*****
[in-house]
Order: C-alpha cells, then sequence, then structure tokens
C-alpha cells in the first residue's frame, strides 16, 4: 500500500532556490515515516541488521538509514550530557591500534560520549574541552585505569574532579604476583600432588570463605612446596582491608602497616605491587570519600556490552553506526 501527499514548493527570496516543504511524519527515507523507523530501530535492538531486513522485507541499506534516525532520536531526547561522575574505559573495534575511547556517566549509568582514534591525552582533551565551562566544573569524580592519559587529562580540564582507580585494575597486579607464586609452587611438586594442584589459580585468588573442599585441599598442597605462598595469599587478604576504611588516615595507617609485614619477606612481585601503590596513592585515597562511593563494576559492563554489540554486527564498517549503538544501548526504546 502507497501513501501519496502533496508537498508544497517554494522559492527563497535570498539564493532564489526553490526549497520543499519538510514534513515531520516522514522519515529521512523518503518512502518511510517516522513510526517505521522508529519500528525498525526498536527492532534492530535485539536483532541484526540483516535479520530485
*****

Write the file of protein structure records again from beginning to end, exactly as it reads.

[in-house]
Order: C-alpha cells, then sequence, then structure tokens
C-alpha cells in the first residue's frame, strides 16, 4: 500500500532556490515515516541488521538509514550530557591500534560520549574541552585505569574532579604476583600432588570463605612446596582491608602497616605491587570519600556490552553506526 501527499514548493527570496516543504511524519527515507523507523530501530535492538531486513522485507541499506534516525532520536531526547561522575574505559573495534575511547556517566549509568582514534591525552582533551565551562566544573569524580592519559587529562580540564582507580585494575597486579607464586609452587611438586594442584589459580585468588573442599585441599598442597605462598595469599587478604576504611588516615595507617609485614619477606612481585601503590596513592585515597562511593563494576559492563554489540554486527564498517549503538544501548526504546 502507497501513501501519496502533496508537498508544497517554494522559492527563497535570498539564493532564489526553490526549497520543499519538510514534513515531520516522514522519515529521512523518503518512502518511510517516522513510526517505521522508529519500528525498525526498536527492532534492530535485539536483532541484526540483516535479520530485